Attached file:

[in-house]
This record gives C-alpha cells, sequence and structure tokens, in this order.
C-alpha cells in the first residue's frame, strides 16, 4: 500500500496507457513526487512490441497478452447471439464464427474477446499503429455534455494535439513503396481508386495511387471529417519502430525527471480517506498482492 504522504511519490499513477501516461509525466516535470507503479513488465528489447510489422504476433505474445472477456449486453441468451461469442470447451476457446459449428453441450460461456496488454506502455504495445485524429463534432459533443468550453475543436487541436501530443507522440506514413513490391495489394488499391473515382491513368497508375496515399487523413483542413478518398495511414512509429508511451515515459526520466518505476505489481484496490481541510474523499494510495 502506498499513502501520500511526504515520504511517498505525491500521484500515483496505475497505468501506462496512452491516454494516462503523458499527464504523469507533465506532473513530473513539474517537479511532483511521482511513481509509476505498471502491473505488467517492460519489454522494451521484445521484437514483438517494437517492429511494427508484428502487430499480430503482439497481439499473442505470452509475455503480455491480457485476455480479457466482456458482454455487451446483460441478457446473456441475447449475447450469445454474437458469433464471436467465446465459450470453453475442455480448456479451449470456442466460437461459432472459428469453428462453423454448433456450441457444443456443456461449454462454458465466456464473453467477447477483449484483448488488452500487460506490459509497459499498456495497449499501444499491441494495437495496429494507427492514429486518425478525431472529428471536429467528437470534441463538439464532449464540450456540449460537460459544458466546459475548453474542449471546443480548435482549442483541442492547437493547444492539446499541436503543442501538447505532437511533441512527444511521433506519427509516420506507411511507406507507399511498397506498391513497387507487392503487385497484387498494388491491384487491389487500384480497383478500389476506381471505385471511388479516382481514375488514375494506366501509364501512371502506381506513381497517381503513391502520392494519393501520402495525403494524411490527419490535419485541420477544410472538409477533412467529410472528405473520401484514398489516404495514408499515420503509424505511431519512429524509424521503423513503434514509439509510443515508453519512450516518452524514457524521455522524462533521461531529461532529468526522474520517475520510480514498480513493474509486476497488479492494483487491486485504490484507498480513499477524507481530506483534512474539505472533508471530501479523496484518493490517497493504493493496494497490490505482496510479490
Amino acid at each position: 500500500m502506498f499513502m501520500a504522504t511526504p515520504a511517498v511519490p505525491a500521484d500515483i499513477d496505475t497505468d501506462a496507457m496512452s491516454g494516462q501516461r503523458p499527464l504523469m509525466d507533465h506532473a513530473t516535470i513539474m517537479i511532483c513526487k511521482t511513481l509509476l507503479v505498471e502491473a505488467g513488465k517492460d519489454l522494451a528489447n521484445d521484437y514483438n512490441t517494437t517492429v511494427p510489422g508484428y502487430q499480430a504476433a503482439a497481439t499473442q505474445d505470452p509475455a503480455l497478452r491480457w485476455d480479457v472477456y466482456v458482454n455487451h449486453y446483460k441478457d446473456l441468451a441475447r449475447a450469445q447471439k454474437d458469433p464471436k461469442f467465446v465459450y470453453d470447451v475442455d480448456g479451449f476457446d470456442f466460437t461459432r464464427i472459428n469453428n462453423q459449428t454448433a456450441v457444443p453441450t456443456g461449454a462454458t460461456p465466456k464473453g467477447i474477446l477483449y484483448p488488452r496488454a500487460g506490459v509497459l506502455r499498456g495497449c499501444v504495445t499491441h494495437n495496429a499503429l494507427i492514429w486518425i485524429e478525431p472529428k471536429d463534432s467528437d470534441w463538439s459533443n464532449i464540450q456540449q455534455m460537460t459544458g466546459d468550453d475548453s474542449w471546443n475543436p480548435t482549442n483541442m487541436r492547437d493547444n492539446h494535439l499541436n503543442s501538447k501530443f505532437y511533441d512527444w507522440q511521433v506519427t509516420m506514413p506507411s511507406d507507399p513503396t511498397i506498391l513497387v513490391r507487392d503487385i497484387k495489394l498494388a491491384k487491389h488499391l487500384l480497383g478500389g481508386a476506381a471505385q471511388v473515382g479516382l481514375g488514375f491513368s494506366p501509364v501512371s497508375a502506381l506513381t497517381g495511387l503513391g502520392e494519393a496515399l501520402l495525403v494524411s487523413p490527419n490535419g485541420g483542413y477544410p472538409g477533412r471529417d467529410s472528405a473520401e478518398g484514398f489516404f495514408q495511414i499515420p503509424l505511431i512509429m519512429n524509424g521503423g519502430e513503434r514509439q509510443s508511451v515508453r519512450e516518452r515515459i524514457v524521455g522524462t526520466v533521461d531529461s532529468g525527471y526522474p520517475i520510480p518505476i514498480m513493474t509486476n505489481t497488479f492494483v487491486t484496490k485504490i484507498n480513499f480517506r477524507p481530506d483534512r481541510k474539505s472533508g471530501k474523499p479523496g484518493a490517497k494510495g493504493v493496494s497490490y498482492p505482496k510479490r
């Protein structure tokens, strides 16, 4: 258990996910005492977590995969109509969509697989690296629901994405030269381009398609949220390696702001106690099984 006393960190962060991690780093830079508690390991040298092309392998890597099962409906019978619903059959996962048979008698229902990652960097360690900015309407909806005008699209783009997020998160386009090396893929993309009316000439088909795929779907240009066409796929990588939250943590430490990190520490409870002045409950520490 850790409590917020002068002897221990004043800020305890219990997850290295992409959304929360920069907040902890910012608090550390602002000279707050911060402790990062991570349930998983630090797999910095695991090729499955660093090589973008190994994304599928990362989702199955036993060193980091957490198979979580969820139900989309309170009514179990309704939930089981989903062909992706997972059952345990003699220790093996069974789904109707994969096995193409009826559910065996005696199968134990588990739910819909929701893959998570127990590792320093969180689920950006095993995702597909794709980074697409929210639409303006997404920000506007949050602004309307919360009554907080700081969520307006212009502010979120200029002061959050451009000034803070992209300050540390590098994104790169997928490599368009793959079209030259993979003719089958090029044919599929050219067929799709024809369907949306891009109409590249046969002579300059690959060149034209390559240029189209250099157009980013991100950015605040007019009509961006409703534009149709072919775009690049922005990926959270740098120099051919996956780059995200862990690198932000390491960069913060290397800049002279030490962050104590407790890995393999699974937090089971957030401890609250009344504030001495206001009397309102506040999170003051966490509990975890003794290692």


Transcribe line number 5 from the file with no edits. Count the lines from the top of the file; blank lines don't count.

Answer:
């Protein structure tokens, strides 16, 4: 258990996910005492977590995969109509969509697989690296629901994405030269381009398609949220390696702001106690099984 006393960190962060991690780093830079508690390991040298092309392998890597099962409906019978619903059959996962048979008698229902990652960097360690900015309407909806005008699209783009997020998160386009090396893929993309009316000439088909795929779907240009066409796929990588939250943590430490990190520490409870002045409950520490 850790409590917020002068002897221990004043800020305890219990997850290295992409959304929360920069907040902890910012608090550390602002000279707050911060402790990062991570349930998983630090797999910095695991090729499955660093090589973008190994994304599928990362989702199955036993060193980091957490198979979580969820139900989309309170009514179990309704939930089981989903062909992706997972059952345990003699220790093996069974789904109707994969096995193409009826559910065996005696199968134990588990739910819909929701893959998570127990590792320093969180689920950006095993995702597909794709980074697409929210639409303006997404920000506007949050602004309307919360009554907080700081969520307006212009502010979120200029002061959050451009000034803070992209300050540390590098994104790169997928490599368009793959079209030259993979003719089958090029044919599929050219067929799709024809369907949306891009109409590249046969002579300059690959060149034209390559240029189209250099157009980013991100950015605040007019009509961006409703534009149709072919775009690049922005990926959270740098120099051919996956780059995200862990690198932000390491960069913060290397800049002279030490962050104590407790890995393999699974937090089971957030401890609250009344504030001495206001009397309102506040999170003051966490509990975890003794290692």